About You
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The competition is only open to people between 18-34 years-old and resident in UK, Ireland, Sweden, Denmark or the Netherlands. Does this apply to you


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Tell us about your personal background. Why are you passionate about this issue? Making an idea a reality takes innovation, dedication and strong leadership. Do you have the necessary entrepreneurial skills to realize your vision?

I am passionate about food, community empowerment, not wasting food, cycling, and eating! That's why I created FoodCycle, which are all the things I love to do crammed into one activity! I can say I have the dedication, leadership, and entrepreneurial skills to take this vision to reality, but those are just words in this little funny box. So I'll let the results speak for themselves. We started cooking almost 3 years ago, and now, FoodCycle is in 16 communities across the country, and our network of over 600 volunteers cook delicious meals for those at risk of food poverty all year around. We've served over 34,000 three course meals, reclaimed over 22,000 kg of food, and created more vibrant and inclusive communities all across the UK.

About Your Organization
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The Model: Walk us through a specific example of how your solution makes a difference; include your primary activities

FoodCycle operates two main programmes:

Hubs – The Hubs are local projects where volunteers are trained up, supported and empowered to collect surplus food and cook it in spare kitchen spaces. Working with community partners we then provide healthy, communal meals to those at risk from food poverty and social isolation in the local community. Using our triple donation model of time, food and venue, we keep direct costs low and can recreate the model in almost any community. FoodCycle Central provides essential support throughout the year, including food safety training, insurance, local fundraising support, and cooking and nutrition skills.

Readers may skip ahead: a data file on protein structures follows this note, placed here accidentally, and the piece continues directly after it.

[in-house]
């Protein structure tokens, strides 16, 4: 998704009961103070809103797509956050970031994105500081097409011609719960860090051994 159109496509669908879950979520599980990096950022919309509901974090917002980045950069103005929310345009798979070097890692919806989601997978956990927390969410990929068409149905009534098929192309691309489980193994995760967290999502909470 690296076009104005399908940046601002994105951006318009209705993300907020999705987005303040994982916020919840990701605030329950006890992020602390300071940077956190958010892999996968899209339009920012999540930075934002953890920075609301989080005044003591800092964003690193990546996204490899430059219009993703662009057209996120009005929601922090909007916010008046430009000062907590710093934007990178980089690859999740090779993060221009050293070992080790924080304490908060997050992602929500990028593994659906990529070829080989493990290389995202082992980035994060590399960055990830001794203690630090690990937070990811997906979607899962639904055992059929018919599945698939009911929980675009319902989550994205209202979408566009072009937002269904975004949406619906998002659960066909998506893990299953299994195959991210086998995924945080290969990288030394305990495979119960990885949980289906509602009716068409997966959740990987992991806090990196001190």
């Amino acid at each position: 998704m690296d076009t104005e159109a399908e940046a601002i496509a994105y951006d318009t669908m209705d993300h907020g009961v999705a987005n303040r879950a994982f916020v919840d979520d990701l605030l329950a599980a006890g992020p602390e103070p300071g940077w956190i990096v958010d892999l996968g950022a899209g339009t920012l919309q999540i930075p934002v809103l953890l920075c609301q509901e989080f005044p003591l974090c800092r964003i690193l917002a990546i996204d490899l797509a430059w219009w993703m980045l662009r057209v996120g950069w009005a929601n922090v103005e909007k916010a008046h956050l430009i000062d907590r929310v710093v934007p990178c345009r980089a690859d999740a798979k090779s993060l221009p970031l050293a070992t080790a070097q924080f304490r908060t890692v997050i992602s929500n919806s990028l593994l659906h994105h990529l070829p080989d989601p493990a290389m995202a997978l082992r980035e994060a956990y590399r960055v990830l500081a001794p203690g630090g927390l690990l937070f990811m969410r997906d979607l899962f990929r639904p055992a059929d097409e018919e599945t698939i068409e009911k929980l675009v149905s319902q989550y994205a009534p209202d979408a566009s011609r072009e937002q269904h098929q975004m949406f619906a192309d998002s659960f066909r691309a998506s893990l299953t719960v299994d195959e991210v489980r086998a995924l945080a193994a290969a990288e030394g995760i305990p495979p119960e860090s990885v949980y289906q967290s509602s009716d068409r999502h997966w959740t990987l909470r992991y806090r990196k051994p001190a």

For example:
- The FoodCycle Hub at the London School of Economics works with the Holy Cross Centre Trust and cooks for the homeless, refugees and asylum seekers in the community.
- The Liverpool Hub works with the Kensington Methodist Church, Asylum Link Merseyside and the Salvation Army, cooking up nutritious meals to those on low-incomes, asylum seekers, refugees, and the homeless.

“I heard about FoodCycle and came with my late husband. Since he has died I don't like to cook just for myself, so this is perfect and I am grateful... I come here to meet all kinds of people... no matter who you are you are always made to feel welcome.” - Virgina Cole, beneficiary at FoodCycle Cambridge

Community Cafés – Using surplus food, our 2 Community Cafes in London are run by volunteers from vulnerable groups in the community – including people with mental health issues, NEETS, and the long termed unemployed from BAME communities. Serving over 50 heads per service during lunchtime, the bustling cafés provide confidence, employment skills and cooking skills for the volunteers that are involved. A member of staff supervises the daily operations and recruits more volunteers. Delicious and healthy meals are served at affordable prices to the local community – in both communities the cafes offer one of the cheapest and healthiest meal options in the local area. We currently partner with the Bromley by Bow Employment Centre, MIND Haringey, City Gateway and the Shoreditch Trust to provide the café with volunteers that are keen to get experience in the food catering industry.

“Volunteering gives you a sense you’re contributing to society rather than being a burden. It gives you a sense of purpose and always
looks good on your CV.” – Malcolm, Station House Café volunteer and MIND service user.

Select the stage that best applies to your business

Operating for 1-5 years

Social Impact
What is the social impact you have had to date and how you measure it?

Since we started cooking in May 2009 we have:
• Served over 34,000 meals.
• Reclaimed over 24,000 kg of food.
• A network of over 600 volunteers each year.
• Built partnerships with over 50 charities nationwide – including Age Concern, MIND, FareShare, The Bromley By Bow Centre, Salvation Army, and Asylum Link.